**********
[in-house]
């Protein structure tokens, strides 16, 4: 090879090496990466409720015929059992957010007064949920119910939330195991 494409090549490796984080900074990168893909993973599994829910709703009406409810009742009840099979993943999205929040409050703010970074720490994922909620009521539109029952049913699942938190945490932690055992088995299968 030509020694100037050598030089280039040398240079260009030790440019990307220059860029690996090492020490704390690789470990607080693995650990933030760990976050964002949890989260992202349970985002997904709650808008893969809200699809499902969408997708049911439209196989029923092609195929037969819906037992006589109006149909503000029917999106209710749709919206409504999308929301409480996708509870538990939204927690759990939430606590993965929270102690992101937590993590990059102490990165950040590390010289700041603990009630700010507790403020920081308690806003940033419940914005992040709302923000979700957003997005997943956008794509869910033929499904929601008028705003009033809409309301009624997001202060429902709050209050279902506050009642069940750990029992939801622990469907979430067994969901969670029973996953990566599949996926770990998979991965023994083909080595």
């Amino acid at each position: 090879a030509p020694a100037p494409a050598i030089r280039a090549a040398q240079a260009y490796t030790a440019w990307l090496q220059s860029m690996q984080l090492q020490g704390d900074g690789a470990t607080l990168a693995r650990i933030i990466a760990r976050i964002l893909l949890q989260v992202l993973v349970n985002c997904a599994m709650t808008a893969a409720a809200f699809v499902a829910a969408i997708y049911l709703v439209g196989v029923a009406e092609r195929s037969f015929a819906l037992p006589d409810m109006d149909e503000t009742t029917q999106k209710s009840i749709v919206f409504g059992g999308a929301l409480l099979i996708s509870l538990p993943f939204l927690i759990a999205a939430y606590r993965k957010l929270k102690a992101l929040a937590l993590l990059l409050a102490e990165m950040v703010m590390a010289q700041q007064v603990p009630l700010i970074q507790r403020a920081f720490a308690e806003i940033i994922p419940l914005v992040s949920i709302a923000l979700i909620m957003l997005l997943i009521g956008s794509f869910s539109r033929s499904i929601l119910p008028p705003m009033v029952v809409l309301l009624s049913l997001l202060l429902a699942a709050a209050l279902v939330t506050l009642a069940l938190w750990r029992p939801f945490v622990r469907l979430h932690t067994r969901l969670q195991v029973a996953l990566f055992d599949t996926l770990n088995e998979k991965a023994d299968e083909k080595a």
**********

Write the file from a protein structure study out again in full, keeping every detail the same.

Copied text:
[in-house]
């Protein structure tokens, strides 16, 4: 090879090496990466409720015929059992957010007064949920119910939330195991 494409090549490796984080900074990168893909993973599994829910709703009406409810009742009840099979993943999205929040409050703010970074720490994922909620009521539109029952049913699942938190945490932690055992088995299968 030509020694100037050598030089280039040398240079260009030790440019990307220059860029690996090492020490704390690789470990607080693995650990933030760990976050964002949890989260992202349970985002997904709650808008893969809200699809499902969408997708049911439209196989029923092609195929037969819906037992006589109006149909503000029917999106209710749709919206409504999308929301409480996708509870538990939204927690759990939430606590993965929270102690992101937590993590990059102490990165950040590390010289700041603990009630700010507790403020920081308690806003940033419940914005992040709302923000979700957003997005997943956008794509869910033929499904929601008028705003009033809409309301009624997001202060429902709050209050279902506050009642069940750990029992939801622990469907979430067994969901969670029973996953990566599949996926770990998979991965023994083909080595």
């Amino acid at each position: 090879a030509p020694a100037p494409a050598i030089r280039a090549a040398q240079a260009y490796t030790a440019w990307l090496q220059s860029m690996q984080l090492q020490g704390d900074g690789a470990t607080l990168a693995r650990i933030i990466a760990r976050i964002l893909l949890q989260v992202l993973v349970n985002c997904a599994m709650t808008a893969a409720a809200f699809v499902a829910a969408i997708y049911l709703v439209g196989v029923a009406e092609r195929s037969f015929a819906l037992p006589d409810m109006d149909e503000t009742t029917q999106k209710s009840i749709v919206f409504g059992g999308a929301l409480l099979i996708s509870l538990p993943f939204l927690i759990a999205a939430y606590r993965k957010l929270k102690a992101l929040a937590l993590l990059l409050a102490e990165m950040v703010m590390a010289q700041q007064v603990p009630l700010i970074q507790r403020a920081f720490a308690e806003i940033i994922p419940l914005v992040s949920i709302a923000l979700i909620m957003l997005l997943i009521g956008s794509f869910s539109r033929s499904i929601l119910p008028p705003m009033v029952v809409l309301l009624s049913l997001l202060l429902a699942a709050a209050l279902v939330t506050l009642a069940l938190w750990r029992p939801f945490v622990r469907l979430h932690t067994r969901l969670q195991v029973a996953l990566f055992d599949t996926l770990n088995e998979k991965a023994d299968e083909k080595a």